On November 27, 2023, the U.S. Internal Revenue Service (IRS) released long-anticipated proposed regulations regarding eligibility requirements for long-term, part-time employees (LTPTEs) for cash or deferred arrangements (CODAs) under Section 401(k) of the Internal Revenue Code (the Code). Historically, the Code has allowed 401(k) plans to exclude employees from eligibility until the later of attainment of age 21 or completion of a 12-month period during which the employee has at least 1,000 hours of service, which in practice allowed plan sponsors to exclude many part-time employees from 401(k) plan participation. The Setting Every Community Up for Retirement Enhancement Act of 2019 (SECURE Act) and the SECURE 2.0 Act of 2022 (SECURE 2.0) reduced the service requirement for LTPTEs and provided other special rules for participation of these employees. These proposed regulations reflect these changes, as described in further detail below, and may require immediate action by plan sponsors, as they are intended to go into effect January 1, 2024.

Definition of an LPTPE

Pursuant to the changes provided by the SECURE Act and SECURE 2.0, for plan years starting on or after January 1, 2024, employees who complete at least 500 hours of service during each of three consecutive 12-month periods and attain age 21 by the last of the 12-month periods must be eligible to participate in CODAs under Section 401(k). For plan years starting after January 1, 2025, employees who complete at least 500 hours of service during each of two consecutive 12-month periods and attain age 21 by the last of the 12-month periods must be eligible to participate. In either case, such employees are known as LTPTEs. A participant’s status as an LTPTE is important because an LTPTE is counted as a participant for some purposes, but not others, as discussed below.

While a plan must start counting from the employee’s hire date, the computation period can switch from anniversary year to plan year if stated in the plan. Note that the 12-month periods with 500 hours of service must be consecutive for an employee to be an LTPTE, so if an employee works more than 500 hours in the first year but less than 500 hours the next year, the employee does not satisfy the LTPTE requirements. However, an employee retains LTPTE status once it has been attained, even if the employee terminates and is later rehired. An employee would be classified as an LTPTE under the proposed regulation only if the employee became eligible to participate in a CODA solely by reason of having met the LTPTE requirements. If an employee meets a different participation requirement for eligibility (i.e., the employee is immediately eligible to participate or completes 1,000 hours of service in a year), they would not be classified as an LTPTE. Employees subject to a collective bargaining agreement and nonresident aliens who do not receive U.S. source income are also excluded from LTPTE status. Finally, a plan may exclude an employee based on a job classification that is unrelated to age or service, and that employee would be ineligible to participate as an LTPTE.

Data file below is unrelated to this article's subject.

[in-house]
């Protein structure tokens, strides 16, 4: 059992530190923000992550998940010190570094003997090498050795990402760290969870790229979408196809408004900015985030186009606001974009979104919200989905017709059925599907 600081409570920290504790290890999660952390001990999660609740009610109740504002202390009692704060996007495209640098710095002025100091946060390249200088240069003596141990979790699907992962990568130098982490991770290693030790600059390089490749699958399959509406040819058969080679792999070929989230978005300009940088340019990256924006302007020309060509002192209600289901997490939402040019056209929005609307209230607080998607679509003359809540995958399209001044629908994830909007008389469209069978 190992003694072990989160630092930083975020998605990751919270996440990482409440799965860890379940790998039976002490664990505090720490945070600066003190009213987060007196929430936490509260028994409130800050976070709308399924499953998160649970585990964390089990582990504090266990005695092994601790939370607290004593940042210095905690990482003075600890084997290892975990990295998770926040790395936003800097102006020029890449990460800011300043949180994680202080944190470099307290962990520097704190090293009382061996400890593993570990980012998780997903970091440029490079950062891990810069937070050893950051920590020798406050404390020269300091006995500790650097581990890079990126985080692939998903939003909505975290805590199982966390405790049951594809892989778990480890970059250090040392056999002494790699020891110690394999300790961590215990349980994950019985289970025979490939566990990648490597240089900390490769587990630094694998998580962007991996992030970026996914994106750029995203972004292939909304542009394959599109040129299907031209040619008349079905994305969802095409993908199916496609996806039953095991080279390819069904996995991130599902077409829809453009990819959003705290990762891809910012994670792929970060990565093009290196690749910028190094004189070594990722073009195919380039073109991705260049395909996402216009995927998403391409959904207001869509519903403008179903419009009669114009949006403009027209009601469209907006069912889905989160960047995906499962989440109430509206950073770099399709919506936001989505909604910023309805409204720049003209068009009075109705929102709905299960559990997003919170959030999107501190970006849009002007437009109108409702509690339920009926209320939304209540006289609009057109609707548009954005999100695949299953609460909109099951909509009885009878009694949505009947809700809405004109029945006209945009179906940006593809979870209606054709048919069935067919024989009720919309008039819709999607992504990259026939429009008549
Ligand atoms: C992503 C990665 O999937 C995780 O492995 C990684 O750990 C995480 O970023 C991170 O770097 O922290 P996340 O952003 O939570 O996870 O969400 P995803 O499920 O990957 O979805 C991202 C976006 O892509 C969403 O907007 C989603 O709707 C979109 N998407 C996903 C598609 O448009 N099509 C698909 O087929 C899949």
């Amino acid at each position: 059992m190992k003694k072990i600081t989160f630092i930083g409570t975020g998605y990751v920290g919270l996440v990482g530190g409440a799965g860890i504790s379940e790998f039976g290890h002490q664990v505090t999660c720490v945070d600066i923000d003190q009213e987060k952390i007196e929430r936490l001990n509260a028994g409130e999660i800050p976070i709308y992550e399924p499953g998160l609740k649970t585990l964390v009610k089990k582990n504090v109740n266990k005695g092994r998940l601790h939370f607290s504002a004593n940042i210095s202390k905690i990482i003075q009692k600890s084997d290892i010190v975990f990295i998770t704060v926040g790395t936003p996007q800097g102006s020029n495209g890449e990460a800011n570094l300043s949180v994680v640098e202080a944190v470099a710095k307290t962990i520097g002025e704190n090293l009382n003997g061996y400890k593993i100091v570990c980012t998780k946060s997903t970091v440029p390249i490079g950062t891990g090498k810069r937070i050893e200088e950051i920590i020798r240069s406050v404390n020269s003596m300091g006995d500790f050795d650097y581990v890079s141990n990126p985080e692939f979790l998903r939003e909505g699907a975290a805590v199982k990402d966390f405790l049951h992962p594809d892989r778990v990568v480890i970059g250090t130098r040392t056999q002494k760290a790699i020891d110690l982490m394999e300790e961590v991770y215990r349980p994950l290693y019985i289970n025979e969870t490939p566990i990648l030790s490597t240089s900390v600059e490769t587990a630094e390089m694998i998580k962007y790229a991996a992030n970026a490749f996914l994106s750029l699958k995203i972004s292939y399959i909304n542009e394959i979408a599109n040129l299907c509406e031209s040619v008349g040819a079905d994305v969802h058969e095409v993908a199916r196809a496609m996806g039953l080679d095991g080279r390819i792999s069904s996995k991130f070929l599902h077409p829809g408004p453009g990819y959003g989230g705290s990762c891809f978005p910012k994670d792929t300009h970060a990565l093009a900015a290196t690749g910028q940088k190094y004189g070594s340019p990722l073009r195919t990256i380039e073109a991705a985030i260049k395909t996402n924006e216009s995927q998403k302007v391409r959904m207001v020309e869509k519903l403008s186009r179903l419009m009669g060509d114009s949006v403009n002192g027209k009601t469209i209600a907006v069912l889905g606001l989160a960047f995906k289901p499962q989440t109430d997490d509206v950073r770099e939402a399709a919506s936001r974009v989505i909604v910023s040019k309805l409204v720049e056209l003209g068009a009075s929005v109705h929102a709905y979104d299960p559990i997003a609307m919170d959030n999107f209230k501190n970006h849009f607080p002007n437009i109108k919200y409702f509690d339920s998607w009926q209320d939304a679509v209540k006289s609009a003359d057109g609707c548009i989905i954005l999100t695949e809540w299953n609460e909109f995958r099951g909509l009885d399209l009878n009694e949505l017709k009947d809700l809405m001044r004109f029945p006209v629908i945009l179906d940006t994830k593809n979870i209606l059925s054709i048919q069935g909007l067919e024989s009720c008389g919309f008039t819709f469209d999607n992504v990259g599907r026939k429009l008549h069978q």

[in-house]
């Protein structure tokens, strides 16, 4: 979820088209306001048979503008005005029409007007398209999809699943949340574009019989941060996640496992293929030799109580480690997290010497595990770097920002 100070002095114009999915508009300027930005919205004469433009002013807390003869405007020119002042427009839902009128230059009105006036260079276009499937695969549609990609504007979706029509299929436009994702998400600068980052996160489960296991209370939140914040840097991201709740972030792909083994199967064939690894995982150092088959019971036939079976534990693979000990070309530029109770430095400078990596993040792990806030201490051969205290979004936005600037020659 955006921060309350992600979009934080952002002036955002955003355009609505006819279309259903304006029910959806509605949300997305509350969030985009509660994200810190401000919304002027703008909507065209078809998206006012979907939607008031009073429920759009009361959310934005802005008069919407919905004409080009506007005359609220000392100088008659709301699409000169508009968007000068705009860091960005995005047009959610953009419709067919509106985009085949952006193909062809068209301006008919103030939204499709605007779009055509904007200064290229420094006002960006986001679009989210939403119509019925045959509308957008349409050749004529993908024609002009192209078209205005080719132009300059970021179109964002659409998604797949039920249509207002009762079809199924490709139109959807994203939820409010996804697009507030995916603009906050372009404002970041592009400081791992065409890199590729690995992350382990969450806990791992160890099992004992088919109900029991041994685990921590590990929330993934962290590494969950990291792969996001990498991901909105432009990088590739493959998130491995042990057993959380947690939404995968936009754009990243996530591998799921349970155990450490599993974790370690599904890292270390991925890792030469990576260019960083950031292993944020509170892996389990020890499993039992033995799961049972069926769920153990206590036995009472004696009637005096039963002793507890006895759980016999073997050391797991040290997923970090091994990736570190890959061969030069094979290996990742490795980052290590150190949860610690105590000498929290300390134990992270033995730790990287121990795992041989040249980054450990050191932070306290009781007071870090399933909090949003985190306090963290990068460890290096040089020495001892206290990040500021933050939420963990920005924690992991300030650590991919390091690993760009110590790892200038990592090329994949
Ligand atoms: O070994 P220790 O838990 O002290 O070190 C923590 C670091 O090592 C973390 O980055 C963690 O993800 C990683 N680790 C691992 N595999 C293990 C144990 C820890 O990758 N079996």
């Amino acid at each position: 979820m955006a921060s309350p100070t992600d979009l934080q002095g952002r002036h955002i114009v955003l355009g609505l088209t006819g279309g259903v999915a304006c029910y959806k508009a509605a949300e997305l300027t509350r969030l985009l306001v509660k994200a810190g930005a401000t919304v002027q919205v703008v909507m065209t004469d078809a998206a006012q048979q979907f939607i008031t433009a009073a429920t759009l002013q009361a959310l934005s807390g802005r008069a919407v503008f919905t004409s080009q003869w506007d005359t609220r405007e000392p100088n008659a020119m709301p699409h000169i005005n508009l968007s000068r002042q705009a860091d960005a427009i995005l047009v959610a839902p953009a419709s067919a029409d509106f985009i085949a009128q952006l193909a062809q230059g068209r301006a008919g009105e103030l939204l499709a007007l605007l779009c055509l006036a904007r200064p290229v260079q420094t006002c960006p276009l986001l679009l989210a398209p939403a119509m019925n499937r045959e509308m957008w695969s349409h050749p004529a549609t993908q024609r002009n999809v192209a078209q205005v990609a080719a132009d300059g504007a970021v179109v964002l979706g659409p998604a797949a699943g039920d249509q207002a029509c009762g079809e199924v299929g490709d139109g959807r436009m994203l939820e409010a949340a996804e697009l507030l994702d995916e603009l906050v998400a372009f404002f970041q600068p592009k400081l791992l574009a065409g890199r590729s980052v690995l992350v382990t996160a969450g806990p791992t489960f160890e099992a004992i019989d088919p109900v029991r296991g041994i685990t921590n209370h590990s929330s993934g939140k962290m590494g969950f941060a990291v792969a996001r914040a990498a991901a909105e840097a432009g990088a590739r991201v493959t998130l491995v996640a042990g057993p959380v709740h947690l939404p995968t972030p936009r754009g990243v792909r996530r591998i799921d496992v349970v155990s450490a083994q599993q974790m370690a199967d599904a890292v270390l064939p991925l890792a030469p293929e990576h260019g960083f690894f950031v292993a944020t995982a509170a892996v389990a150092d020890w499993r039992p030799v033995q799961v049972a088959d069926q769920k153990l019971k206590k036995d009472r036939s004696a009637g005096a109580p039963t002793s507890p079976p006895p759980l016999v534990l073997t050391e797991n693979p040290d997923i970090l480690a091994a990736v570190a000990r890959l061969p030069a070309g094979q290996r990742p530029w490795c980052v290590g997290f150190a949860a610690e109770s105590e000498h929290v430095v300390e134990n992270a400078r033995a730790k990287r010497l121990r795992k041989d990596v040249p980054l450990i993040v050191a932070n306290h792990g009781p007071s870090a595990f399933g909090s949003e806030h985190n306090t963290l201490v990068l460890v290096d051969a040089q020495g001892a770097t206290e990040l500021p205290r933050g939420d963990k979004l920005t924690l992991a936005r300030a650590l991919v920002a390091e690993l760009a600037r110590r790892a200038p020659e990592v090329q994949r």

Counting Hours for Eligibility

While the SECURE Act and SECURE 2.0 defined which employees are included or excluded from LTPTE status, they left open questions regarding how hours should be credited to determine eligibility to participate, especially for plans that use the elapsed time or hours equivalency methods. The proposed regulations confirm that those plan sponsors who rely on these rules do not need to begin counting hours of service and provide the following guidance:

  1. Elapsed Time Method

Under the elapsed time method of crediting service, eligibility to participate is not based on the actual completion of a specified number of hours of service; rather, a plan generally is required to consider the period of time that elapses while an employee is employed with the employer maintaining the plan.